The support slot was sublimely fiiled by Welsh Songstress Lowri Evans who produced an engaging set highlighting her obvious songwriting skills. Accompanied by her partner Lee Mason, she played songs in both  Welsh & English. She has shades of the wonderful Cerys Matthews in her voice - not unusual considering they come from the same geographical location in West Wales - more or less.

It's not often that I am moved to purchase an album by a support act but I bought Lowri's latest, Corner Of My Eye and will investigate earlier releases too.












Following Lowri's performance, Henry then took to the stage. Most of the set is based around this two solo albums 2008's The Chronicles Of Modern Life and this years 
The Last Mad Surge Of Youth.

Henry has always been one of us. By this I mean a man with a social conscience and a champion of the proletariat. Even as a young man with The Christians, he sang songs of socialism, strife and above all, Hope.


But he is no wide eyed youth anymore and the passage of time has influenced his songwriting. Without the trappings of the band and a stripped down production, Henry's two solo albums are very direct and personal.


Henry has a very witty personality and his onstage recollections are entertaining and informative.

Ably supported by Loved Up Les (TM) on guitar & occasional bass drum, Henry played a set of two halves. He opened the show with the song Old - which speaks for itself.





For somebody who is over 50, Henry's two albums hold special resonance. Indeed, when Chronicles came out in 2008, the first track, Don't You Love Me No More, which he pays tonight, came a week after I had been made redundant from a company who I had been with for 23 years. and it gave me a smile in times of doubt. Listen to the song for its relevance.



During the show, Henry was joined on stage by special guest Radio Wales presenter Alan Thompson on bass duties. Looking rather dashing with his Hofner inspired McCartney Beatle Bass.
http://www.bbc.co.uk/programmes/b011381r/profiles/alan-thompson


Henry did play a moving version of The Christians song of hope Ideal world.




Not all Henry's song are about the hardships of life or getting old. Some are about love and hope. Joined on stage by Lowri, he played a beautiful version of Valentine Song from the new album.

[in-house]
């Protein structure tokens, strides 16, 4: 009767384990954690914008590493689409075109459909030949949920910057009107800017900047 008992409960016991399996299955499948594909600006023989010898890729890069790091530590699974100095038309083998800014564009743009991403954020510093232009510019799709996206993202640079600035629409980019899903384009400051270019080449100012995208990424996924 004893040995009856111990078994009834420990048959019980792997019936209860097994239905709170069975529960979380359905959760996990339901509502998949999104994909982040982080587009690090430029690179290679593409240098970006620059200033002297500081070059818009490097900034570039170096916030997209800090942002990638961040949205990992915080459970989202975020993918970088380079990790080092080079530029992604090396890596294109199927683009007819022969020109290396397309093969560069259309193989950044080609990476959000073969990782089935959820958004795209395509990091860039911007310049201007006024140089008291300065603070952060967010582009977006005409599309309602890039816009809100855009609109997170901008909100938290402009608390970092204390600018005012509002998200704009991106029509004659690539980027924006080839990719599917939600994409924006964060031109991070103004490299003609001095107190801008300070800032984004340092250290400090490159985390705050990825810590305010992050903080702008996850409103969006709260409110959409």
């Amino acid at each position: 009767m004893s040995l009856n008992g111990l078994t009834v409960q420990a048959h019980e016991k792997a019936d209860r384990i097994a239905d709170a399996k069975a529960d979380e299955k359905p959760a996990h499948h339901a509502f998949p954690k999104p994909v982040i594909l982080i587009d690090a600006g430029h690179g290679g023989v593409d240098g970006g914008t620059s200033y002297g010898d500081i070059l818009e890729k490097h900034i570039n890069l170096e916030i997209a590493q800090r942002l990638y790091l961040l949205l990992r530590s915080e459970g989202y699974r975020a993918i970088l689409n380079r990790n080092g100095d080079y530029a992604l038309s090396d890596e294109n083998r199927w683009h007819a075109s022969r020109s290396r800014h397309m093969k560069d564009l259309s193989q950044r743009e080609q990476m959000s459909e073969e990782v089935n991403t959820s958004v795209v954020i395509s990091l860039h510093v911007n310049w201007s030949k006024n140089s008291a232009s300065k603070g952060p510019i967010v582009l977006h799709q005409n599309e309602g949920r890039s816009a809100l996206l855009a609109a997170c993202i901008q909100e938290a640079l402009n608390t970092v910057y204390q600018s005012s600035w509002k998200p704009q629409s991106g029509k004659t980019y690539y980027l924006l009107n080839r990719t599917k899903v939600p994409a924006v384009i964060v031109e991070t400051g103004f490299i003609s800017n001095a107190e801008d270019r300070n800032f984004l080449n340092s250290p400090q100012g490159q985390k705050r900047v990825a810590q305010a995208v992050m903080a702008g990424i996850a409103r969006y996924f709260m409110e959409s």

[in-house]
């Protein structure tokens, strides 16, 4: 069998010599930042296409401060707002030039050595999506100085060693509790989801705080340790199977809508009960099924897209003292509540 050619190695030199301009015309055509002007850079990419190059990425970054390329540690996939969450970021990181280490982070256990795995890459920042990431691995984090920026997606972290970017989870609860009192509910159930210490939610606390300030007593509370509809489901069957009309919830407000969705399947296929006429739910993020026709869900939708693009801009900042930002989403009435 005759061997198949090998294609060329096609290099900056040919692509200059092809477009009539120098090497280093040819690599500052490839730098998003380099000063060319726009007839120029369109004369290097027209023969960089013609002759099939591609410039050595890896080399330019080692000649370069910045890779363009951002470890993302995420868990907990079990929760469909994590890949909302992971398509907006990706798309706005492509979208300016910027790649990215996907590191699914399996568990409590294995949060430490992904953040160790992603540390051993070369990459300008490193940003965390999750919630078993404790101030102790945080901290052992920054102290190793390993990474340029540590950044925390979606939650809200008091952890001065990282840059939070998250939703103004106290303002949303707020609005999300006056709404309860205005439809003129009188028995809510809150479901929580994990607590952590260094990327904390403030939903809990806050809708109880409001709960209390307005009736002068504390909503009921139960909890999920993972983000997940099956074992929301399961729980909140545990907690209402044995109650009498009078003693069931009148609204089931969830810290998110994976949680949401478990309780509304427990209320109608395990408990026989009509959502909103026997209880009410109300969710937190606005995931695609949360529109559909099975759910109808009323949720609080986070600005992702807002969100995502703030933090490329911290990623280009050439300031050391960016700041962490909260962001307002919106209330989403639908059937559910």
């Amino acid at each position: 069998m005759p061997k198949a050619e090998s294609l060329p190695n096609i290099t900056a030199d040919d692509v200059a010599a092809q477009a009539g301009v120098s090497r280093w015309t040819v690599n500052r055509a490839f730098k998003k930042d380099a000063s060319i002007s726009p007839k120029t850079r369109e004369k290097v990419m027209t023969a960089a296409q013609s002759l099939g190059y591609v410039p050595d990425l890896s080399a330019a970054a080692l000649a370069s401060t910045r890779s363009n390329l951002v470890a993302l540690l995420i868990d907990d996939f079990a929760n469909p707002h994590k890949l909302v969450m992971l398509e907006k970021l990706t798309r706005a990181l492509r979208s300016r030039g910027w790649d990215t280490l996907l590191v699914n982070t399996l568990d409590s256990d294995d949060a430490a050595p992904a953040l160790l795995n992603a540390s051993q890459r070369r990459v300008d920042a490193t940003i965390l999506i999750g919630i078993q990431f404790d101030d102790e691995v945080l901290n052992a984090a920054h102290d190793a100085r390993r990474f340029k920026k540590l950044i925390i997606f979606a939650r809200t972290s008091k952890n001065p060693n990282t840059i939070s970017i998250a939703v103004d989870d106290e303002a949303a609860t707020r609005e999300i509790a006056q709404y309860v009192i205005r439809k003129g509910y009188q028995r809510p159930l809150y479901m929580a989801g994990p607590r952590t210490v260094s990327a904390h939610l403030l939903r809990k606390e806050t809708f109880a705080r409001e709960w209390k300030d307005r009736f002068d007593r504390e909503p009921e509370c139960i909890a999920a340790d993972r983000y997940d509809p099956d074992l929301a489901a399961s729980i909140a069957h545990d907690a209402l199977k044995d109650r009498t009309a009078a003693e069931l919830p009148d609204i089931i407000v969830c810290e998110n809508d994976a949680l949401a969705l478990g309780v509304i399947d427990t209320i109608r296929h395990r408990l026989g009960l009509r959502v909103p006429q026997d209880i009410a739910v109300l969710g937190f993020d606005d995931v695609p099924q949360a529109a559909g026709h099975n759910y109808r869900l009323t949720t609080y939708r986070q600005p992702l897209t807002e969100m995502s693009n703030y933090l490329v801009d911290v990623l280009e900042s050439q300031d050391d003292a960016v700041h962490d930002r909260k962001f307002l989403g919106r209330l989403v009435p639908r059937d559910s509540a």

During the encore, Henry and Les were joined on stage by Alan, Lowri and Lee for a rousing version of Irish Jig.


If you are my age - over 50 - Henry's albums of observations are essential listening. Nobody quite does Sliver Angst like Henry. If you're younger, seek the albums out anyway, as they show a man at the peak of his powers. You'll be well rewarded for your investment.




Twitter - @HenryPriestman


@lowrievansmusic











Friday, 14 March 2014

Albums of 2014: Paul McClure - Smiling From The Floor Up

Let me start by saying that I have thought long and hard about posting Albums Of 2014 so early in the year - but I know what I like and I like what I know (that sounds vaguely familiar in a Prog sort of way) - so for Albums that I know are going to make the list, well why not get them in early to give everyone an opportunity to seek out and get a few months more enjoyment if they feel so inclined as to invest

As I've stated many times before, Clubhouse Records is my favourite record label. Every artist in their stable is excellent and worthy of your time.

Paul McClure first came to my attention as part of a duo called The Hi & Lo. 
Clubhouse released an album in tribute to the Bruce Springsteen release Nebraska with it's own artists and selected guests recording each of the tracks on a TEAC tape recorder, just as Bruce did.

This is The Hi & Lo's version of My Father's House from that album.


Paul has released two solo albums, No Place Like Home in 2003 & Desire Lines in 2008


However, since the break up of The Hi & Lo, Paul has been working on his next solo album and has finally released Smiling From The Floor Up.

Photo courtesy of Trevor Moss

Last year, Paul played the rather magnificently titled Tingestock Festival where he showcased some of the new material that would become Smiling...


Photo courtesy of Trevor Moss

The album also features a few of his Clubhouse Label mates such as Joe Bennett from the Dreaming Spires and Alex & Hannah Elton-Wall from the Redlands Palomino Company, otherwise, it's just Paul himself.



The album contains some lovely variety and Paul's dry sense of humour shines throughout the album.

It's an album of the pleasures of life such as family and friends.

Opener Long Gone Out Of Here sets the tone for much of the album. Paul & his Guitar - and any song that includes a Buddy Holly reference is a winner in my book.





Here is Paul talking about the album


Particular favourites at the moment include the chugging Lost And Found and the jaunty Any Number You Like (As Long As It's 4)

And Paul's humour comes to the fore with the Ukulele led Lola Rose

Photo courtesy of Trevor Moss

To coincide with the album's release, Paul has embarked on a tour with a difference. The Rutland Troubadour Tour has taken in many house concerts and very small venues to introduce his music to the masses. It's proved very popular among his supporters and look out for a documentary which is currently being put together as the tour continues.